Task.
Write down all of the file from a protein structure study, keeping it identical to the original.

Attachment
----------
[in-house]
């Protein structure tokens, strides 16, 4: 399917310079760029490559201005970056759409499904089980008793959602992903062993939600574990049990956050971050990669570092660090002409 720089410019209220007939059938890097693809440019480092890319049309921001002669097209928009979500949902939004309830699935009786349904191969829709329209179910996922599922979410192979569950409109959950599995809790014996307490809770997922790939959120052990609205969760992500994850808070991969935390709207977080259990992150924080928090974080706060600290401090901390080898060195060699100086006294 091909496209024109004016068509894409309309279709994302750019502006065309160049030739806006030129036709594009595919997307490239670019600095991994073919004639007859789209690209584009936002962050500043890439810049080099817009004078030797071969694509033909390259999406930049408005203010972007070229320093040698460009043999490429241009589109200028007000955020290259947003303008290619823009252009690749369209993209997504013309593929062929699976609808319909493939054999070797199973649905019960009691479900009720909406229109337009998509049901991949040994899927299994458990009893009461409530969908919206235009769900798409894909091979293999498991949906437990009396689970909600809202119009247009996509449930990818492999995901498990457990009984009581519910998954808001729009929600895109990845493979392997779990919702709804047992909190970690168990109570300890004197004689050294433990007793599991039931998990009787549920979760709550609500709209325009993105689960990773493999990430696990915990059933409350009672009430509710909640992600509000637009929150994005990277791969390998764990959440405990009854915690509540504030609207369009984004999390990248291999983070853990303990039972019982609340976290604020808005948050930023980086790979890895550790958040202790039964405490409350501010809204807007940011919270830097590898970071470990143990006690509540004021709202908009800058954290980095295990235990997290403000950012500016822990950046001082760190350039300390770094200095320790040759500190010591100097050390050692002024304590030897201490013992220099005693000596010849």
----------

[in-house]
């Protein structure tokens, strides 16, 4: 399917310079760029490559201005970056759409499904089980008793959602992903062993939600574990049990956050971050990669570092660090002409 720089410019209220007939059938890097693809440019480092890319049309921001002669097209928009979500949902939004309830699935009786349904191969829709329209179910996922599922979410192979569950409109959950599995809790014996307490809770997922790939959120052990609205969760992500994850808070991969935390709207977080259990992150924080928090974080706060600290401090901390080898060195060699100086006294 091909496209024109004016068509894409309309279709994302750019502006065309160049030739806006030129036709594009595919997307490239670019600095991994073919004639007859789209690209584009936002962050500043890439810049080099817009004078030797071969694509033909390259999406930049408005203010972007070229320093040698460009043999490429241009589109200028007000955020290259947003303008290619823009252009690749369209993209997504013309593929062929699976609808319909493939054999070797199973649905019960009691479900009720909406229109337009998509049901991949040994899927299994458990009893009461409530969908919206235009769900798409894909091979293999498991949906437990009396689970909600809202119009247009996509449930990818492999995901498990457990009984009581519910998954808001729009929600895109990845493979392997779990919702709804047992909190970690168990109570300890004197004689050294433990007793599991039931998990009787549920979760709550609500709209325009993105689960990773493999990430696990915990059933409350009672009430509710909640992600509000637009929150994005990277791969390998764990959440405990009854915690509540504030609207369009984004999390990248291999983070853990303990039972019982609340976290604020808005948050930023980086790979890895550790958040202790039964405490409350501010809204807007940011919270830097590898970071470990143990006690509540004021709202908009800058954290980095295990235990997290403000950012500016822990950046001082760190350039300390770094200095320790040759500190010591100097050390050692002024304590030897201490013992220099005693000596010849």